ATLANTA - Long lines snaked through the terminal at Hartsfield-Jackson International Airport on Friday, the busiest day for Memorial Day weekend travel.
Security lines for the main checkpoint stretched through the domestic terminal atrium and began extending into baggage claim by 7:30 a.m.
By 1 p.m., Channel 2's Dave Huddleston confirmed Friday had already become the second-busiest day in Hartsfield-Jackson history. Airport general manager John Selden said he is predicting a record 96,000 passengers.
"This is our busiest travel day without it being a Super Bowl," Selden said.
The Monday after the 2019 Super Bowl was the busiest travel day with 104,000 passengers.
Over the full Memorial Day travel period from Thursday to Tuesday, nearly 2 million passengers are expected to pass through the airport, according to the official Hartsfield-Jackson Atlanta International Airport Twitter account.
Nearly two million passengers are expected to travel through ATL over the Memorial Day holiday weekend beginning tomorrow, May 23, through Tuesday, May 28. 🍑✈️— Atlanta Airport (@ATLairport) May 22, 2019
Passengers are advised to arrive at the Airport at least two hours before their scheduled departure for domestic flights and three hours in advance for international flights. ✈️🍑— Atlanta Airport (@ATLairport) May 22, 2019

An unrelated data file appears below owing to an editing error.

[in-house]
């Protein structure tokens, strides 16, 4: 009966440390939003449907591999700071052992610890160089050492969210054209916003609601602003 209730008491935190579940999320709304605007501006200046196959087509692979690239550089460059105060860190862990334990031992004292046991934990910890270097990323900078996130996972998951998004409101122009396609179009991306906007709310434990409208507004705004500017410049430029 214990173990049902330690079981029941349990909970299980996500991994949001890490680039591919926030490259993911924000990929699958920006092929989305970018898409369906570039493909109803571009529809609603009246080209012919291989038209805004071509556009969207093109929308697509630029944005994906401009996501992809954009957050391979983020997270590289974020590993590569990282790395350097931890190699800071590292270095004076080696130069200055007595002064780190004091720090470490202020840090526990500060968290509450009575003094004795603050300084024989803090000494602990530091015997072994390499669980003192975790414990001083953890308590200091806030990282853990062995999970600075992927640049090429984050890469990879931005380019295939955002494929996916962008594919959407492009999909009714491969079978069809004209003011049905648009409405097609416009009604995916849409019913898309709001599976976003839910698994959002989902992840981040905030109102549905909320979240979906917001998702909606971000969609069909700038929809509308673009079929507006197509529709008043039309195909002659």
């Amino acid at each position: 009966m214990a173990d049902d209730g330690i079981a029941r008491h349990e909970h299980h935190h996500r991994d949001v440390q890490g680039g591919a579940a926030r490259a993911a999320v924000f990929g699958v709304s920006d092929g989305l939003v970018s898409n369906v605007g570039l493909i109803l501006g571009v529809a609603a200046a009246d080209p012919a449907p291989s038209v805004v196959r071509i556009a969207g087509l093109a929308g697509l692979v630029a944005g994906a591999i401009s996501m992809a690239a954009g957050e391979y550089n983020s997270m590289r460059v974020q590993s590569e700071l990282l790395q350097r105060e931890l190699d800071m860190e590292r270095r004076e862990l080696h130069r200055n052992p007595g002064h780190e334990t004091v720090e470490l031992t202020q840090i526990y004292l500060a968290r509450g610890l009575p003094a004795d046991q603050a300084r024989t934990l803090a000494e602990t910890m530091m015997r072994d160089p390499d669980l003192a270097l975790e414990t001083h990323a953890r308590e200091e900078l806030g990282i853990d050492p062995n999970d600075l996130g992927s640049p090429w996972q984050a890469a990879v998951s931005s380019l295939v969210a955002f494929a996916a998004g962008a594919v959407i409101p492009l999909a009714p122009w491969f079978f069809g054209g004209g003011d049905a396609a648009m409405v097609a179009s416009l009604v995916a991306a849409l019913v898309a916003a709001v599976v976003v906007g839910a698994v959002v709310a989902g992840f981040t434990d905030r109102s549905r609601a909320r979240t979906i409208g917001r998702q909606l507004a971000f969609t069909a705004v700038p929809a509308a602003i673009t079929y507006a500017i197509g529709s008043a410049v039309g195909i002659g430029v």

Airport officials encourage travelers to arrive at the airport two to three hours ahead of time.
"There is probably around 10 to 5 percent of the people who are getting here late. They don't arrive on time, and it's a difficult situation, and we try to do everything we can to help them," Selden said.
Selden said they have been in contact with several airlines and are expecting Monday to be another busy day at the airport.
"Monday we're going to have in the high 80 thousands trying to get through our checkpoint, plus we'll have a bunch of arrivals coming back so Monday will be busy and Tuesday morning will be very busy," Selden said.
Most flights should leave on time with no weather problems expected for Atlanta, but there could be problems in the Midwest.
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